Welcome to The Cybersecurity 202! This week brought the five-year anniversary of the North Korea-backed WannaCry cyberattack, the first anniversary of President Biden's cybersecurity executive order and Homer Simpson's 66th birthday. What a doozy!
A policy update aims to raise White House and State Department visibility into military cyber operations
The Biden administration has refined a Trump-era cyber order known as NSPM 13 to ensure the White House and State Department have more visibility into sensitive military cyber operations.
The move marks the latest effort to ensure military cyber operators can move fast and effectively — but with enough review that they don’t accidentally complicate other government cyber priorities or create tensions with allies. That’s especially important given that such operations generally run through other countries, officials say.
To defense officials’ relief, the revisions don't roll back flexibility granted by NSPM 13. It still protects Cyber Command’s ability to conduct timely operations against foreign adversaries, according to administration officials familiar with the changes, who spoke on the condition of anonymity because the order itself is classified.
- “They were very concerned that the thing would be undone, and it wasn’t,” said one senior U.S. official. “When it was all said and done, it’s a tweaking — not radical surgery.”
The revisions are largely procedural and do not pare back or confer new authorities, officials said.
What’s new: The key change, officials said, is that in the past the Pentagon could override the State Department’s objection to an operation without explanation and without the White House’s knowledge.
- Now, the Defense Department will have to keep both the White House and State Department apprised of Cyber Command’s rationale for proceeding.
- Though not stated in the document, White House officials can raise concerns to the president.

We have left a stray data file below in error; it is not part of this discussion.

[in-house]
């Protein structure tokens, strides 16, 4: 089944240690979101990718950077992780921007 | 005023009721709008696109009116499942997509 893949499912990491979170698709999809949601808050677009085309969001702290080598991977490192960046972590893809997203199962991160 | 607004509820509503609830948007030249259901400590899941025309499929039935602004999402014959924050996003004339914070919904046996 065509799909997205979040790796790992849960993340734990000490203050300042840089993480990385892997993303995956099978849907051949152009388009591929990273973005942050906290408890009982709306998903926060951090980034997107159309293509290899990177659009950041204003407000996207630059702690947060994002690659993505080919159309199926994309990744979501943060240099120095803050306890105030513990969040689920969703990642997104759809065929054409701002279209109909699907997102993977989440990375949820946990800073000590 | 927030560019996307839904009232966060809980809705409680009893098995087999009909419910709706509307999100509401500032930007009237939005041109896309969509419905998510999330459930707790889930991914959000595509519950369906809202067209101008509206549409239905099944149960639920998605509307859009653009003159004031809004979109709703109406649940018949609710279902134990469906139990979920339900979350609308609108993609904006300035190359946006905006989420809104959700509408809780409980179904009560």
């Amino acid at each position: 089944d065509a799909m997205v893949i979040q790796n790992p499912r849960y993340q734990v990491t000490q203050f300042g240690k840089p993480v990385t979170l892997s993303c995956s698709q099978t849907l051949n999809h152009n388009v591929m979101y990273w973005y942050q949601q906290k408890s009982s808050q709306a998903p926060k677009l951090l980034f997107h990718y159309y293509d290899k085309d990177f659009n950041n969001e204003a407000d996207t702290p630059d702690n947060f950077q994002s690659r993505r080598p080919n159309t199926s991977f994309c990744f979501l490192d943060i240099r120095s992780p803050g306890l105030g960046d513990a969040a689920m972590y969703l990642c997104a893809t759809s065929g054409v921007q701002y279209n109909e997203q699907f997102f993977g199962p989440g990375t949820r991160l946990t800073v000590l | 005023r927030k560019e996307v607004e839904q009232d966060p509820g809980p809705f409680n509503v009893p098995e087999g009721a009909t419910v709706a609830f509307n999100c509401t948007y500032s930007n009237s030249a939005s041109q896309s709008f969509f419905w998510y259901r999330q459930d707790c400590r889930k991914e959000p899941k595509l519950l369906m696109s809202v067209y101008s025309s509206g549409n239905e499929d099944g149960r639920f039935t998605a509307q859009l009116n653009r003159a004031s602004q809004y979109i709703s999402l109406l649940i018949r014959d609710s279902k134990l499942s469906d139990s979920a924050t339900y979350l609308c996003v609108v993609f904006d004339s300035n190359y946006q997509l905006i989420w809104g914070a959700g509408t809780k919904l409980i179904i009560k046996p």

Cyberscoop earlier reported that the update would expand State Department visibility into some military cyber operations.
The prime goal: Making sure an operation against an adversary that runs through third-party countries does not conflict with or undermine other agencies’ operations or initiatives. Those could include a CIA operation to gather intelligence or State Department’s desire to preserve diplomatic relations.
“The core goal really was ensuring that offensive cyber operations are an effective tool of national policy,” a second administration official said.
Cabinet officials, including the defense secretary, Joint Chiefs chairman and Secretary of State, all approved the update in a “principals” meeting last month, officials said. CIA Director William J. Burns and NSA/Cyber Command head Gen. Paul Nakasone also concurred.
The review, co-led by deputy national security adviser Jonathan Finer and deputy national security adviser for cyber and emerging technologies Anne Neuberger, began last year. President Biden is expected to sign off on the changes.
A National Security Council spokeswoman, Saloni Sharma, declined to comment.
The revisions do not require a partner country to sign off on an operation, but they are expected to lead to more consultation with allies in advance of operations. It remains to be seen whether such consultation will impede operations. “Such notification does have implications,” said one military official.
The Biden administration review also added new timelines for coordination on operations.
- The timelines depend on operations’ sensitivity and requirement for speed because some operations have quick turnarounds while others take months to plan and execute.